It was also during his junior year that he made a serious commitment to performing on stage as "The Negro Artist." The name came from a 1926 Langston Hughes essay, "The Negro Artist and the Racial Mountain."

"Langston Hughes says: 'You're a Negro artist, and you will always be a Negro artist. Accept it,'" Rainey summarized. "There's beauty in that it gives you access to a whole different perspective in life and culture that other artists don't get. Appreciate that rather than be mad that you're not like the others."

Rainey graduated from the university in 2017, and two years later he was agonizing over the decision to publish his collection of poems. He spent two months making panicked phone calls to friends before he published, ultimately deciding he could not wait.

Now, comfortable calling himself a poet and identifying as "The Negro Artist," Rainey experienced a different kind of reception when he stood atop the wooden stairs Aug. 3 at Skylark.

He greeted the room full of friends and family with hugs and handshakes. It felt like a graduation celebration, he said.

"It was the idea of coming home or having reached a certain point in life in which people want to recognize you," Rainey said. "And that was really almost profound to me — to think all these people that know me want to experience this moment with me."

Rainey read eight poems, his words punctuating the space and rippling through the crowd, which responded with snapping fingers and emphatic "Mm-hmms."

Mahogany Thomas, a classmate from high school who had heard Rainey's earlier work, said his new level of boldness and sense of authenticity was exciting to see.

As a black woman, she said all of Rainey's poems spoke to her, particularly his school experiences, which she said were similar to her own.

"I was able to make connections as a black body in white America," Thomas said. "The work compiles us to not only notice black and brown bodies but to cherish them."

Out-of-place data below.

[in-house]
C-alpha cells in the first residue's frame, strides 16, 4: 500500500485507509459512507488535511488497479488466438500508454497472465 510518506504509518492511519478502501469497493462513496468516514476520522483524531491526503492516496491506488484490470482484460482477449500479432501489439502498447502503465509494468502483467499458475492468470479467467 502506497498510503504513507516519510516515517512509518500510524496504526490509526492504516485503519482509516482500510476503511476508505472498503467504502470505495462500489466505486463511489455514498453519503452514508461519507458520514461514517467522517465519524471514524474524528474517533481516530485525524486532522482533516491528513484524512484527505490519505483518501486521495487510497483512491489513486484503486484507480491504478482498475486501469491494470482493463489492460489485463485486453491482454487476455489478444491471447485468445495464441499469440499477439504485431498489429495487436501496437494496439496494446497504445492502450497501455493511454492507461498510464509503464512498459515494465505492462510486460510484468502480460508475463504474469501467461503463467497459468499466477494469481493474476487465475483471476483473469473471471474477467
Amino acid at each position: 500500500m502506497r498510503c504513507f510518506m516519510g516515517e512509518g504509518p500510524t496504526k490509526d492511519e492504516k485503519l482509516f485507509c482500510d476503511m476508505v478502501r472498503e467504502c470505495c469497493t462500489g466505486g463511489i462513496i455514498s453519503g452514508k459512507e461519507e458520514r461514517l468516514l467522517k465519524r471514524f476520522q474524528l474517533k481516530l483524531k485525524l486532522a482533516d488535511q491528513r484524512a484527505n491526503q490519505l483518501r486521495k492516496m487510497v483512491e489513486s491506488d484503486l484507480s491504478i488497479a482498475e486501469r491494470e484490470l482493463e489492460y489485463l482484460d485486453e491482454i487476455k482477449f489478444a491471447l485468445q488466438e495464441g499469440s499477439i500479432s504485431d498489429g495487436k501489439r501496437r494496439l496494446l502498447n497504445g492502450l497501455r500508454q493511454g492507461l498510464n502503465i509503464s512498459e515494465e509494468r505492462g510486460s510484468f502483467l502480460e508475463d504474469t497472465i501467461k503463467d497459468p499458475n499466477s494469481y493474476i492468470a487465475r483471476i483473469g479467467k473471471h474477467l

His work speaks to the world prophetically, she said, and what the future will look like if people don't wake up and notice people on the margins.

One young boy perched on a staircase during Rainey's Skylark reading called out a question, his high voice carrying across the bookshop: "What inspired you to make this book?"

Rainey's eyes pooled with tears but he didn't water down his message to the curious 9-year-old, Isaiah Smith.

"These were experiences that I needed to unpack that I was carrying with me," Rainey responded. "To know what we're angry about, why we're angry and where that anger should be directed, all of that matters a whole lot."

For his wider audience, Rainey's book aims to enlighten readers and listeners who believe that racial tension in America is "not that bad."

"It's for those people who are leaning far away, but they're not completely away from the truth," Rainey explained. "They haven't turned their backs from it. Those are the people who might turn around."

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Information from: Columbia Missourian, http://www.columbiamissourian.com

An AP Member Exchange shared by the Columbia Missourian.